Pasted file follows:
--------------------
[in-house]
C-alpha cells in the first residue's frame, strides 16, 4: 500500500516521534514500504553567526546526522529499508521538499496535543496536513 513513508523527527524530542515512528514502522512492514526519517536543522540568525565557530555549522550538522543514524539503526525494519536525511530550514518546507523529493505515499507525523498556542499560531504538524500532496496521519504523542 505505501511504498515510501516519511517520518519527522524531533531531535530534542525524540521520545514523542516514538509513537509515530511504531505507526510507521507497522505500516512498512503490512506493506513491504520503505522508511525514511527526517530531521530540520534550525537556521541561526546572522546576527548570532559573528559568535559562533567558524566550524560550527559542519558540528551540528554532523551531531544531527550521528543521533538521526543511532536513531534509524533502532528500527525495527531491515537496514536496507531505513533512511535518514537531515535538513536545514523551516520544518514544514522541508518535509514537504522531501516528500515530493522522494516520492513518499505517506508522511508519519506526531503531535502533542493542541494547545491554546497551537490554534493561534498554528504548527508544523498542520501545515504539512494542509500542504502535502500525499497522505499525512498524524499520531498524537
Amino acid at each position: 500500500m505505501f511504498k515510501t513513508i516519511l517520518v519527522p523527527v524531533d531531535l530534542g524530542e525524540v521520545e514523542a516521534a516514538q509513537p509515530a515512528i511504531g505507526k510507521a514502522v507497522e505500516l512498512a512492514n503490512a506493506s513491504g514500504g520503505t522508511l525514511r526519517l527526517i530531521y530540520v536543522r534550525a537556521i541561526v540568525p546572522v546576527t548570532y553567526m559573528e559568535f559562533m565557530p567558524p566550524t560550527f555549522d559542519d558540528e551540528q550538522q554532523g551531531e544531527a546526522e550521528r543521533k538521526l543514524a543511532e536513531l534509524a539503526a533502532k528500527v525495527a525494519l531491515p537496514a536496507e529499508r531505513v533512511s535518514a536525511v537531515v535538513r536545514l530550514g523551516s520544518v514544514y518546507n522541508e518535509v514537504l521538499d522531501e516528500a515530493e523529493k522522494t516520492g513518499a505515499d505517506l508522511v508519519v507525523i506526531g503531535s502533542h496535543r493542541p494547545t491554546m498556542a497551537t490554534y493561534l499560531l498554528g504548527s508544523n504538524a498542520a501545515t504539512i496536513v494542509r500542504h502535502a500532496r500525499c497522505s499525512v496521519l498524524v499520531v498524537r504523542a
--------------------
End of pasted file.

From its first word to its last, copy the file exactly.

[in-house]
C-alpha cells in the first residue's frame, strides 16, 4: 500500500516521534514500504553567526546526522529499508521538499496535543496536513 513513508523527527524530542515512528514502522512492514526519517536543522540568525565557530555549522550538522543514524539503526525494519536525511530550514518546507523529493505515499507525523498556542499560531504538524500532496496521519504523542 505505501511504498515510501516519511517520518519527522524531533531531535530534542525524540521520545514523542516514538509513537509515530511504531505507526510507521507497522505500516512498512503490512506493506513491504520503505522508511525514511527526517530531521530540520534550525537556521541561526546572522546576527548570532559573528559568535559562533567558524566550524560550527559542519558540528551540528554532523551531531544531527550521528543521533538521526543511532536513531534509524533502532528500527525495527531491515537496514536496507531505513533512511535518514537531515535538513536545514523551516520544518514544514522541508518535509514537504522531501516528500515530493522522494516520492513518499505517506508522511508519519506526531503531535502533542493542541494547545491554546497551537490554534493561534498554528504548527508544523498542520501545515504539512494542509500542504502535502500525499497522505499525512498524524499520531498524537
Amino acid at each position: 500500500m505505501f511504498k515510501t513513508i516519511l517520518v519527522p523527527v524531533d531531535l530534542g524530542e525524540v521520545e514523542a516521534a516514538q509513537p509515530a515512528i511504531g505507526k510507521a514502522v507497522e505500516l512498512a512492514n503490512a506493506s513491504g514500504g520503505t522508511l525514511r526519517l527526517i530531521y530540520v536543522r534550525a537556521i541561526v540568525p546572522v546576527t548570532y553567526m559573528e559568535f559562533m565557530p567558524p566550524t560550527f555549522d559542519d558540528e551540528q550538522q554532523g551531531e544531527a546526522e550521528r543521533k538521526l543514524a543511532e536513531l534509524a539503526a533502532k528500527v525495527a525494519l531491515p537496514a536496507e529499508r531505513v533512511s535518514a536525511v537531515v535538513r536545514l530550514g523551516s520544518v514544514y518546507n522541508e518535509v514537504l521538499d522531501e516528500a515530493e523529493k522522494t516520492g513518499a505515499d505517506l508522511v508519519v507525523i506526531g503531535s502533542h496535543r493542541p494547545t491554546m498556542a497551537t490554534y493561534l499560531l498554528g504548527s508544523n504538524a498542520a501545515t504539512i496536513v494542509r500542504h502535502a500532496r500525499c497522505s499525512v496521519l498524524v499520531v498524537r504523542a